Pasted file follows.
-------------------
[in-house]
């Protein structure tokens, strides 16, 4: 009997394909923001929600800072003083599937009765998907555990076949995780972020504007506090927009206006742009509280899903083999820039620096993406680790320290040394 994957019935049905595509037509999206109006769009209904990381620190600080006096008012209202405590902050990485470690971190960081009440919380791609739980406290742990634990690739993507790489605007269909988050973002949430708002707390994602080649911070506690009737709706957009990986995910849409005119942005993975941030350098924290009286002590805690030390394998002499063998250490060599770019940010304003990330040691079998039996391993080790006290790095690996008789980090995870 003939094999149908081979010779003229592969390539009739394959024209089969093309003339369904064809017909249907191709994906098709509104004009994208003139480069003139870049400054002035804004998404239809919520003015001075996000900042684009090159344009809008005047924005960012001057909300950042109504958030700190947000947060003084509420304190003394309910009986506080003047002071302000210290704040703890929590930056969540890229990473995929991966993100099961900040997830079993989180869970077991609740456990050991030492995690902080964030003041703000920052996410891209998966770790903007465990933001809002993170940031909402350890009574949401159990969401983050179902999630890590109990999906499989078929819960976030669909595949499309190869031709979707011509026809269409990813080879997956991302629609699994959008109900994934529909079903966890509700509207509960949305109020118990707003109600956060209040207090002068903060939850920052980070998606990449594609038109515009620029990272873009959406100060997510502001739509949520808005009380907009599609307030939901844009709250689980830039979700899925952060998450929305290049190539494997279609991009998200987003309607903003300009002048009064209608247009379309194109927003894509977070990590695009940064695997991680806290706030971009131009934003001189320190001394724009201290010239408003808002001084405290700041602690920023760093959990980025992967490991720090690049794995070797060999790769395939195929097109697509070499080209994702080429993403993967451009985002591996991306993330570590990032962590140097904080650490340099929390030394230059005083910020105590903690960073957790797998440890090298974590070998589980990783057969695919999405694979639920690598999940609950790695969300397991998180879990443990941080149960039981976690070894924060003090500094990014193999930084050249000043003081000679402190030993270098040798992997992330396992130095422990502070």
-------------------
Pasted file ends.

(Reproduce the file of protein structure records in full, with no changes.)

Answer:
[in-house]
């Protein structure tokens, strides 16, 4: 009997394909923001929600800072003083599937009765998907555990076949995780972020504007506090927009206006742009509280899903083999820039620096993406680790320290040394 994957019935049905595509037509999206109006769009209904990381620190600080006096008012209202405590902050990485470690971190960081009440919380791609739980406290742990634990690739993507790489605007269909988050973002949430708002707390994602080649911070506690009737709706957009990986995910849409005119942005993975941030350098924290009286002590805690030390394998002499063998250490060599770019940010304003990330040691079998039996391993080790006290790095690996008789980090995870 003939094999149908081979010779003229592969390539009739394959024209089969093309003339369904064809017909249907191709994906098709509104004009994208003139480069003139870049400054002035804004998404239809919520003015001075996000900042684009090159344009809008005047924005960012001057909300950042109504958030700190947000947060003084509420304190003394309910009986506080003047002071302000210290704040703890929590930056969540890229990473995929991966993100099961900040997830079993989180869970077991609740456990050991030492995690902080964030003041703000920052996410891209998966770790903007465990933001809002993170940031909402350890009574949401159990969401983050179902999630890590109990999906499989078929819960976030669909595949499309190869031709979707011509026809269409990813080879997956991302629609699994959008109900994934529909079903966890509700509207509960949305109020118990707003109600956060209040207090002068903060939850920052980070998606990449594609038109515009620029990272873009959406100060997510502001739509949520808005009380907009599609307030939901844009709250689980830039979700899925952060998450929305290049190539494997279609991009998200987003309607903003300009002048009064209608247009379309194109927003894509977070990590695009940064695997991680806290706030971009131009934003001189320190001394724009201290010239408003808002001084405290700041602690920023760093959990980025992967490991720090690049794995070797060999790769395939195929097109697509070499080209994702080429993403993967451009985002591996991306993330570590990032962590140097904080650490340099929390030394230059005083910020105590903690960073957790797998440890090298974590070998589980990783057969695919999405694979639920690598999940609950790695969300397991998180879990443990941080149960039981976690070894924060003090500094990014193999930084050249000043003081000679402190030993270098040798992997992330396992130095422990502070």